An Accidental Minimalist
I used to have lots of stuff. All kinds of stuff. I’m pretty sure that George Carlin’s famous comedy routine about stuff was based on me. I had work stuff, personal stuff, sport stuff, household stuff, workshop stuff, school stuff – there was an endless amount of stuff. Of course I had to have somewhere to put all of my stuff, so I had a big house. And as George would say, “A house is just a pile of stuff with a cover on it.” I loved my stuff and I loved my big house… or so I thought.
Over time my stuff started to get heavy, and not just in physical terms. It weighed on my spirit, my conscience, my happiness. The stuff became clutter. It was in the way. Some of my stuff had gone unused for years. I started to feel irresponsible and wasteful. Did I really need all of this stuff?
I also started to question my choice of home. One day when cleaning, I realized I was standing in a bedroom that I hadn’t been in for over three months. The sole purpose for the room was to hold stuff I didn’t need. It was excessive.
I started to realize just how unhappy my stuff and my big home had made me. I had spent too much time, money and effort trying to keep up with the Jones’ and making choices based on what other people expected of me. It was time for a change. When my first wife and I divorced, I took the opportunity to make a long overdue move from my big house in the suburbs to an 800 square foot condo in downtown Ottawa.
It was a shock. My condo seemed small and had no room for my stuff, so I started to unload the excess. I donated clothes and furniture to good will, gave sporting goods to friends, sold items online, and recycled those items for which I couldn’t find a home.
It wasn’t easy. I was attached to my stuff. I tried to convince myself that every item had a story, a use or reason to keep it. But the reality was that most of my stuff had gone unused for months or years. I stuck to my plan and continue to purge.
In time it not only became easier to let my stuff go, it became cathartic. I felt as if a weight was being lifted off my shoulders. My small condo suddenly seemed spacious and I felt good knowing that my stuff was now with people who needed it and would use it.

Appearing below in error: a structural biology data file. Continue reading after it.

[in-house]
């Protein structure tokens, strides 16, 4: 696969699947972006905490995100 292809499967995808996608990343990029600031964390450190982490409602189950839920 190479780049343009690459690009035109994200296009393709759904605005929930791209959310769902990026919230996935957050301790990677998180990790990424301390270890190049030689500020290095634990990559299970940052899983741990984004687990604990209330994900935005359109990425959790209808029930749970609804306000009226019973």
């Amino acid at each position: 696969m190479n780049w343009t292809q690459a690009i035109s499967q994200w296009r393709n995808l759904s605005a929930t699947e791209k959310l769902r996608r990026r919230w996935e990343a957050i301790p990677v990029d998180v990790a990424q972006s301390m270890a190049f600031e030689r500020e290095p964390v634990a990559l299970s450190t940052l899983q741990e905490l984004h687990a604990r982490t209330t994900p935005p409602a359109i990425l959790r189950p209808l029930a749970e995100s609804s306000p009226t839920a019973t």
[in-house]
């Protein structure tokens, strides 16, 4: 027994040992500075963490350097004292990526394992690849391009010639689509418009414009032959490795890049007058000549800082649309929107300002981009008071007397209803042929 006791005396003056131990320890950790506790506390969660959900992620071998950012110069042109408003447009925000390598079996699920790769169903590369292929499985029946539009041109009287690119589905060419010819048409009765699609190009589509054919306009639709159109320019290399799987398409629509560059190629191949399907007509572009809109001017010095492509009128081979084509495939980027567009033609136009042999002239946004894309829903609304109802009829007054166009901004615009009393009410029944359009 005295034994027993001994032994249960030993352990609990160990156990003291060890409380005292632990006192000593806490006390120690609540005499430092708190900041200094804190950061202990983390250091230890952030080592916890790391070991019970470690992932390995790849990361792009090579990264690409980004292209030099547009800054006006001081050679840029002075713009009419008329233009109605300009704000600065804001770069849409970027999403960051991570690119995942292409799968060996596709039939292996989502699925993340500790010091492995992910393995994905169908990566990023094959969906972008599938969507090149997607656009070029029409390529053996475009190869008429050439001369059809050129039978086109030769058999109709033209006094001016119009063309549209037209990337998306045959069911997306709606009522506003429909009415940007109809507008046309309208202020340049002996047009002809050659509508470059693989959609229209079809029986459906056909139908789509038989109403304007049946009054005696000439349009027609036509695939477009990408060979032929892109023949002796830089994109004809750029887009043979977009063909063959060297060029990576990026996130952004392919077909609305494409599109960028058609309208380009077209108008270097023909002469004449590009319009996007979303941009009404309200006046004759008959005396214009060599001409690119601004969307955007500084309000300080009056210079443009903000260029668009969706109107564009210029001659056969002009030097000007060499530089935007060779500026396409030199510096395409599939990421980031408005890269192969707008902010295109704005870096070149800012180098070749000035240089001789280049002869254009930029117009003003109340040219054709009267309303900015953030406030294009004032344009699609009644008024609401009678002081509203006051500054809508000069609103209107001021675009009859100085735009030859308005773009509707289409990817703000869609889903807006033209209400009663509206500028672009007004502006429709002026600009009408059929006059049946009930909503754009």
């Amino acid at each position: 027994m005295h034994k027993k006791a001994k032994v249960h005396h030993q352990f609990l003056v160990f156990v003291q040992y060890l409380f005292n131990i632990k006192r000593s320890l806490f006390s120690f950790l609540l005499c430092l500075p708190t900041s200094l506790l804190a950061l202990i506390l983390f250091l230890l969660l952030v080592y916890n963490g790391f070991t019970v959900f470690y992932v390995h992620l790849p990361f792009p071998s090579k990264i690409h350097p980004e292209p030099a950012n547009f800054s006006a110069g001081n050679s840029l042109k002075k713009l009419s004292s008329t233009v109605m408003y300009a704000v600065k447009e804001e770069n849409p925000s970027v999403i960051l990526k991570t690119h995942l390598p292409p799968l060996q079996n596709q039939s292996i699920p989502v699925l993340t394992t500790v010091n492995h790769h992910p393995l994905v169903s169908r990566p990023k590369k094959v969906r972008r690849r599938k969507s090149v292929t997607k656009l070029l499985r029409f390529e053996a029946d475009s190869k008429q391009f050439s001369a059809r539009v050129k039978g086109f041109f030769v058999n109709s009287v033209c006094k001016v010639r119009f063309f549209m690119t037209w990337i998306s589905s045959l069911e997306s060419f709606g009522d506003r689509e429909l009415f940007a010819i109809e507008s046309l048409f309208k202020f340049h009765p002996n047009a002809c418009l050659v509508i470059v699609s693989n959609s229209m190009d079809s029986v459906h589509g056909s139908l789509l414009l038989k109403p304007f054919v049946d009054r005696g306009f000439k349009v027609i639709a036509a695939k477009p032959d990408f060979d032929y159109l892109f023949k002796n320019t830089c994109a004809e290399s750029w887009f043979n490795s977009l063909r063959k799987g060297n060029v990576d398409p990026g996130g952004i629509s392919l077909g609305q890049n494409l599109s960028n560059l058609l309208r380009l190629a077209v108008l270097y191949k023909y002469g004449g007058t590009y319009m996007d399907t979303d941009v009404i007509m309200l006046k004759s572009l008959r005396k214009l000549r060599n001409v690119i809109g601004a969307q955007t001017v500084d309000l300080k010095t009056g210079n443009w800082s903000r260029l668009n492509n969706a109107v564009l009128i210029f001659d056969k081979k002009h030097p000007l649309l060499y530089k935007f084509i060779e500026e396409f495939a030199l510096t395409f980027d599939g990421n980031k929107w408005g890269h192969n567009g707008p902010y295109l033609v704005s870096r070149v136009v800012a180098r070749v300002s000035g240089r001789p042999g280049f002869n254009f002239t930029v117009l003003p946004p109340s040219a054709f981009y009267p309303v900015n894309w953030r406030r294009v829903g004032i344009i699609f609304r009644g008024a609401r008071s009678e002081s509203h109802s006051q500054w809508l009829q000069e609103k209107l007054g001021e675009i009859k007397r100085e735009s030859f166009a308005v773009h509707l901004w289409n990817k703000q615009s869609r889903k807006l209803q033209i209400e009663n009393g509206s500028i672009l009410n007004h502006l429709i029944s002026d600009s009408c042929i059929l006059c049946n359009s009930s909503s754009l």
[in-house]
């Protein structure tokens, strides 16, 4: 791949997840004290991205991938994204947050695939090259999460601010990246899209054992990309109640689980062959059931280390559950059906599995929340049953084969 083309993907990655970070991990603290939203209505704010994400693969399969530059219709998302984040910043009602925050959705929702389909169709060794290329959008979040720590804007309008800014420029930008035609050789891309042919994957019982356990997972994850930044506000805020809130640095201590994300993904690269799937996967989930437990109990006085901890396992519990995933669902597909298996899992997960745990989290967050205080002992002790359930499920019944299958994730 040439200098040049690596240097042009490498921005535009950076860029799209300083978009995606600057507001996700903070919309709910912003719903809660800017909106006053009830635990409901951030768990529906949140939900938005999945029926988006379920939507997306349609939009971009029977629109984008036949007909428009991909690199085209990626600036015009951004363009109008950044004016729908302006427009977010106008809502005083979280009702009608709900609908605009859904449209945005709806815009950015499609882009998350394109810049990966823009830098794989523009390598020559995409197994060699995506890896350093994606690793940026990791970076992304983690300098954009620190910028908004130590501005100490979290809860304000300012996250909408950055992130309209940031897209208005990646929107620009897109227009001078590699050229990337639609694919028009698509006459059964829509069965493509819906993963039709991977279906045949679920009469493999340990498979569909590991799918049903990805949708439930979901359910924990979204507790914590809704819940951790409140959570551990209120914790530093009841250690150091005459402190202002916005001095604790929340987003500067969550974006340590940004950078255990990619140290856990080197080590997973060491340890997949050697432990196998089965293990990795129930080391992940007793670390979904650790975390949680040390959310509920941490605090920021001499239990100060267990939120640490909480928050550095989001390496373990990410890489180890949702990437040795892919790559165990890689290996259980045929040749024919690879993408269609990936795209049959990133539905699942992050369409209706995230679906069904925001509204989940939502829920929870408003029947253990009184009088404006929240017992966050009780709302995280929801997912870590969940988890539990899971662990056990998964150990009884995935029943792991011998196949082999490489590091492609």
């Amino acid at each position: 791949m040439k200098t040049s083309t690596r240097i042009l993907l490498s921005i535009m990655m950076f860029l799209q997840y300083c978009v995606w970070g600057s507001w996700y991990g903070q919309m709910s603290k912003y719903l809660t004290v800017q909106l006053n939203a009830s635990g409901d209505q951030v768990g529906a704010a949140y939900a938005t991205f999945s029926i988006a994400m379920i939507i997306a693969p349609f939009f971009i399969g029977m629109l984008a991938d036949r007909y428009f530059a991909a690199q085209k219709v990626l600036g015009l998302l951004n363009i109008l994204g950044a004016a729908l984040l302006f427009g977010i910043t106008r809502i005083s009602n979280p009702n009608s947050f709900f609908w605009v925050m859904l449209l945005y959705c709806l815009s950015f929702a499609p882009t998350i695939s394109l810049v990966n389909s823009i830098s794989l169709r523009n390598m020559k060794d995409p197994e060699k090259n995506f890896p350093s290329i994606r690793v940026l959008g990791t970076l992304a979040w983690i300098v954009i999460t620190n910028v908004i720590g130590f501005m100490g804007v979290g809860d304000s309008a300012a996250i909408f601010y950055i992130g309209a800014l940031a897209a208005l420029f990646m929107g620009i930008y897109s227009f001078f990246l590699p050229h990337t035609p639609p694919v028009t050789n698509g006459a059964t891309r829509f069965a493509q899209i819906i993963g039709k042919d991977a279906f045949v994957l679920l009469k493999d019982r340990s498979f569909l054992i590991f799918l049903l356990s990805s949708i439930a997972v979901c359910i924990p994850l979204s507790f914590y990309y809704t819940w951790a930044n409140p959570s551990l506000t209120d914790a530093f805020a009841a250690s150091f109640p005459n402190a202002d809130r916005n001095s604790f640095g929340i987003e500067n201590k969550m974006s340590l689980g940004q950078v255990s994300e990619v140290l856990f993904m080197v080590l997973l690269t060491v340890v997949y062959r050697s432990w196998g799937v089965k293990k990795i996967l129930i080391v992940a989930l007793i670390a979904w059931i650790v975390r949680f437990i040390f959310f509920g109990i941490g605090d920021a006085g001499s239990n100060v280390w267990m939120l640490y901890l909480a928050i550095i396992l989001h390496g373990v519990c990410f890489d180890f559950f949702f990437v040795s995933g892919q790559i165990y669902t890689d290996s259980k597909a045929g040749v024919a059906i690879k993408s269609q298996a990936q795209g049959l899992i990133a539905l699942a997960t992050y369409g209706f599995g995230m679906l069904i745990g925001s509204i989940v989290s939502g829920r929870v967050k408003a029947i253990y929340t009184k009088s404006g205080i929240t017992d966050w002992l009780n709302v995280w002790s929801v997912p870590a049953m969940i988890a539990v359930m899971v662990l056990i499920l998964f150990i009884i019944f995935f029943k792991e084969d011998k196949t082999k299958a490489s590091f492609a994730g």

I realized that living in a smaller space was not restrictive, but liberating. I didn’t have stuff weighing on me, my condo could be cleaned quickly and the cozy size made it feel like a lived in home, not a big storage space that I didn’t really use. The time I saved cleaning my small condo was spent going for walks, visiting friends and being active. And by purchasing a smaller condo vs. a big home, I could afford to live downtown, close to restaurants, parks, libraries, work, the grocery store and the gym. I walked everywhere and got to know my community rather than simply viewing it through a car window.
I was happier. I was living my life dictated by my needs and not by what I could afford.
It was then that a friend commented, “You’re quite the minimalist.” A what? I had never heard the term, so I investigated and found a description of minimalism by Leo Babauta, author of the popular blogs, Zen Habits and mnmlst. Leo writes…
Minimalism is simply getting rid of things you do not use or need, leaving an uncluttered, simple environment and an uncluttered, simple life. It’s living without an obsession with material things or an obsession with doing everything and doing too much. It’s using simple tools, having a simple wardrobe, carrying little and living lightly.
So, am I a minimalist? Not on purpose. Perhaps I’m an accidental minimalist. I did make changes to my life that could be considered minimalist in nature, but I don’t aspire to be labeled a minimalist. I have simply found more happiness in… simplicity.